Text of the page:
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Can I send sensitive information through email?

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No. Sensitive data, and in particular University data that has been classified as Level 1 protected data, should NEVER be sent via email, either in the body of the email or in an attachment, unless that data has been encrypted using HSU-approved strong encryption.

Alternatively, you can store the sensitive data in a system protected by passsword security and send an email containing a link to the data. Reporting tools such as OBI (myReports) provide a secure environment for accessing University data. Communication involving student records should use the myHumboldt portal whenever possible. Using myHumboldt provides a better student and faculty experience and ensures that messages are securely and reliably delivered to the correct person.You can also save sensitive data on a University-managed system that requires a password, such as a fileserver, and send a link to the data in an email.

Below are some resources for secure information sharing:

  • The US Department of Education, Privacy Safeguards Programstates that one should ”never include personal information within e-mail message text. Names, SSNs, dates of birth, etc…”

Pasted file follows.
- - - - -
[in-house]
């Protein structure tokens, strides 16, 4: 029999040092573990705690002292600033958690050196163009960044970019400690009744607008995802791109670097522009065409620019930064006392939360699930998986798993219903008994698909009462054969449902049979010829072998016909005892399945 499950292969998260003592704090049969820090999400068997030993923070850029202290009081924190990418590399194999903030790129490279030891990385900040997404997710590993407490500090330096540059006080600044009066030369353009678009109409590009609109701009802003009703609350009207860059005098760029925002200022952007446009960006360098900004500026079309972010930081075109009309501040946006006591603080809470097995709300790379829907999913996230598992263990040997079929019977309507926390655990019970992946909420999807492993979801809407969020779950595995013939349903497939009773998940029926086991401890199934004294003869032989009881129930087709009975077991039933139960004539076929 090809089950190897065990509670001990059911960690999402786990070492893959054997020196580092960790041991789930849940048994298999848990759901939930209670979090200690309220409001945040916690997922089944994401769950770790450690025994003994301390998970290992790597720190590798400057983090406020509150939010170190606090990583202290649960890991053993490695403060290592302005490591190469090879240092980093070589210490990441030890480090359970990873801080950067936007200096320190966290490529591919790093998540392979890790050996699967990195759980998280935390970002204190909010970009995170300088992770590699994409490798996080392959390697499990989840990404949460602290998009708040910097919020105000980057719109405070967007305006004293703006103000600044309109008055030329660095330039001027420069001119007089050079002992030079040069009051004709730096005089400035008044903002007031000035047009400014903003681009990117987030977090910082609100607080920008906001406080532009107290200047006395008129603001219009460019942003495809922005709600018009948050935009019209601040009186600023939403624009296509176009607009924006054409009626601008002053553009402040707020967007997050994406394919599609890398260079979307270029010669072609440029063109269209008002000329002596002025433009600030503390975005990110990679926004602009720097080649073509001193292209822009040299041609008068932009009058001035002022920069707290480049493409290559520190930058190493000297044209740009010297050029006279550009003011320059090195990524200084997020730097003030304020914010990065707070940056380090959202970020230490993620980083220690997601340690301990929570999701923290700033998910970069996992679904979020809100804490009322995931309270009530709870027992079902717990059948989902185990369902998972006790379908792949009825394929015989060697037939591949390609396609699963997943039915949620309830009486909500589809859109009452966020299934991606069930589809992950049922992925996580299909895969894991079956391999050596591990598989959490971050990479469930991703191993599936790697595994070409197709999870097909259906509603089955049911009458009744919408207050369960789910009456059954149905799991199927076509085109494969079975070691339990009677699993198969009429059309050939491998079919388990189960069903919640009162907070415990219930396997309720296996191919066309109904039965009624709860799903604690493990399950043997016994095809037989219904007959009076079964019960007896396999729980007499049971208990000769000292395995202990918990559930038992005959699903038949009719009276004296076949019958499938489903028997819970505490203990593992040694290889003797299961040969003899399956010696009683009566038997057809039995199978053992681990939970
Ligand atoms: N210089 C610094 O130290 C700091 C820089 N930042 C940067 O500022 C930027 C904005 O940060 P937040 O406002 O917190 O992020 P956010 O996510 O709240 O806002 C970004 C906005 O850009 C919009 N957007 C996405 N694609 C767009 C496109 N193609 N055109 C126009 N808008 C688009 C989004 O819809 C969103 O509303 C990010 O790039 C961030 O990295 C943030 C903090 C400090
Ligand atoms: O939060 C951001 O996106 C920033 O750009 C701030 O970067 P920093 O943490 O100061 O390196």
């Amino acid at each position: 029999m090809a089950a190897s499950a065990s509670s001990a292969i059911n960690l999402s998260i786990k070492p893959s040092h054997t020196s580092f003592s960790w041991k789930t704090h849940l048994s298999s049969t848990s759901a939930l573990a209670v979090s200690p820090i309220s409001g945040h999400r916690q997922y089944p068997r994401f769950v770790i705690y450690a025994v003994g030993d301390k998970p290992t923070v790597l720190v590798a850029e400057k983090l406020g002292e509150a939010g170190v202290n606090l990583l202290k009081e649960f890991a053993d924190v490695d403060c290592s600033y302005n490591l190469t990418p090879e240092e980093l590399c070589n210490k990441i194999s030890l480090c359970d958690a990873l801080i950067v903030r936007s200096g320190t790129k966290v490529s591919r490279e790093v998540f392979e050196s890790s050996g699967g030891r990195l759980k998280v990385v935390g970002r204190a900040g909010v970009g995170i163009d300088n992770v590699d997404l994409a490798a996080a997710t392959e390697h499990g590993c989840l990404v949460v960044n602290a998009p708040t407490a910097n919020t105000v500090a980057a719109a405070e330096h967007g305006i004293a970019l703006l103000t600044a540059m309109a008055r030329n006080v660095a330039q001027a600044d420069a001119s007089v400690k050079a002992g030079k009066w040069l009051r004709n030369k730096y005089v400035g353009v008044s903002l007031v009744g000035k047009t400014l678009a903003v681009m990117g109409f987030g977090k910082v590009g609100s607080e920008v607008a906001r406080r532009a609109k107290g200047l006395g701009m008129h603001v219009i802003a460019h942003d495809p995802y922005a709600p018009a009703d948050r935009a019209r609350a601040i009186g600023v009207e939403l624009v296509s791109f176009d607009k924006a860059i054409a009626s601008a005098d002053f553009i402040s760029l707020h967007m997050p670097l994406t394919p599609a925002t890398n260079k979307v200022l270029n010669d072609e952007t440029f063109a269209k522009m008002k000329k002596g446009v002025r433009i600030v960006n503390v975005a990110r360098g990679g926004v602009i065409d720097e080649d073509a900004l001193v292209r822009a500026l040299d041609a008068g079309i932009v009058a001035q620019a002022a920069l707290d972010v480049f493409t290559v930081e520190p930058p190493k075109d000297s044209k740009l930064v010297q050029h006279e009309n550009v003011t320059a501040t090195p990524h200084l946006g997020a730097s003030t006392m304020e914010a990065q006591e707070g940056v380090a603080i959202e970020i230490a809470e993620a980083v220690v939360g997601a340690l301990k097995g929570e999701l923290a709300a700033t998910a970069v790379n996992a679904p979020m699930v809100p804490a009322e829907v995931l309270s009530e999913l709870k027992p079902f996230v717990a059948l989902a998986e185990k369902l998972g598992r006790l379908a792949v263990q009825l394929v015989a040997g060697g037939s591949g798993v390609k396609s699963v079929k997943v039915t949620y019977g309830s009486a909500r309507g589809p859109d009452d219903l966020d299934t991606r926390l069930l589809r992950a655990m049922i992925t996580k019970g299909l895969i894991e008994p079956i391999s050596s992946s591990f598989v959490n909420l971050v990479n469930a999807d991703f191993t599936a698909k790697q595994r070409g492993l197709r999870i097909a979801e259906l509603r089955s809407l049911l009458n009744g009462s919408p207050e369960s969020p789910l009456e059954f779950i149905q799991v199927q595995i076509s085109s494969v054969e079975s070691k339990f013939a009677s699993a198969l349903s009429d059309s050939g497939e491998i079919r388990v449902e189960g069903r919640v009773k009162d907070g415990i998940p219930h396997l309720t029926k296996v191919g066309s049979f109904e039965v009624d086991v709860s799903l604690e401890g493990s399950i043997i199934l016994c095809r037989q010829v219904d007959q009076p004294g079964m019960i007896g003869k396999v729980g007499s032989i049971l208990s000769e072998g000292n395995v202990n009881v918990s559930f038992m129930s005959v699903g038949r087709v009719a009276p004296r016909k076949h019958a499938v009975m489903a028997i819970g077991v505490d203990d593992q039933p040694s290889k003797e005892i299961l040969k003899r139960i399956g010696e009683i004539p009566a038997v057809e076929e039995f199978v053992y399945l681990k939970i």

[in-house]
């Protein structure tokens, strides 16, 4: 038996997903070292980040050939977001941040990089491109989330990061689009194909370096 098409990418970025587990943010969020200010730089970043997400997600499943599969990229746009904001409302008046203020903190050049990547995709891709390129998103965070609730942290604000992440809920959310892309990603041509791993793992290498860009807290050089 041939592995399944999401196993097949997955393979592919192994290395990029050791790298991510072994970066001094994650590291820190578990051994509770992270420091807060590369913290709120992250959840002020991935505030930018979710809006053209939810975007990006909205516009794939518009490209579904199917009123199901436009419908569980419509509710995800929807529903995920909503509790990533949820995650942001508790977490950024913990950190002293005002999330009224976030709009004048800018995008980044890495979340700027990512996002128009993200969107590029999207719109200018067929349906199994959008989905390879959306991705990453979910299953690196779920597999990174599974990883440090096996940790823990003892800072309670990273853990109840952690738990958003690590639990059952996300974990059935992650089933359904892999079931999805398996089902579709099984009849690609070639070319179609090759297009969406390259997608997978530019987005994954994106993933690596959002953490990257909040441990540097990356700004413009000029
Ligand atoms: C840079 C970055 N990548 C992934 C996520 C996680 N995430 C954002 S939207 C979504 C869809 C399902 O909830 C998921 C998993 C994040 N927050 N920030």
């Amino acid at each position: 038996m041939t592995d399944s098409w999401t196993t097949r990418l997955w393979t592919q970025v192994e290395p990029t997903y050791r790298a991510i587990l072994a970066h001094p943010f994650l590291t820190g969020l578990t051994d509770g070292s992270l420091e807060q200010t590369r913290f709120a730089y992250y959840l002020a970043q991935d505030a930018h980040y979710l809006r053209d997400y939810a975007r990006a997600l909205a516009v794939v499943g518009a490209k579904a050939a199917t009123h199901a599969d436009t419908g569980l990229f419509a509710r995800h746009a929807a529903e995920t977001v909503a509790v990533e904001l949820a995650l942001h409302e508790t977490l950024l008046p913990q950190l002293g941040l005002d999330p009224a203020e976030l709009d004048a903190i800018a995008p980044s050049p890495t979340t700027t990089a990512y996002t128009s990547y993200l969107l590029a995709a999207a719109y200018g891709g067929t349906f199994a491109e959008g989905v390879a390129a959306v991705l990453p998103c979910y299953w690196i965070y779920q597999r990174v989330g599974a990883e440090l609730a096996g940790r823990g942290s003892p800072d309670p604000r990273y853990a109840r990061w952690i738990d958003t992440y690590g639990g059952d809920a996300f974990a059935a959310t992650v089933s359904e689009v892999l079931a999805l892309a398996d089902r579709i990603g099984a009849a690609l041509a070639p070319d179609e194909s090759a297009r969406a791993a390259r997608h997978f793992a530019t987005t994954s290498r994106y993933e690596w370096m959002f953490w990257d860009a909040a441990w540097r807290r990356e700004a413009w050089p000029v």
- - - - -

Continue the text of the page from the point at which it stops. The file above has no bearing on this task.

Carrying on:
• IRS Publication 1075 states thatFederal Taxpayer Information (FTI) is covered by the Code of Federal Regulations and Internal Revenue Code: “E-mail systems shall not be used to transmit FTI data.”
  • The California Office of Information Securitystates that: “… email and IM messages hit numerous servers and routers before reaching their final destination ... and can be intercepted at any stage. Therefore, no confidential or sensitive data [Levels 1 or 2] should be sent via email in clear text or transmitted via Instant Messaging.”
  • The Federal Trade Commission (15 U.S.C §§ 41-58, as amended)states that: “Regular email is not a secure method for sending sensitive [Levels 1 or 2] data ... the better practice is to encrypt any transmission that contains information that could be used by fraudsters or identity thieves."


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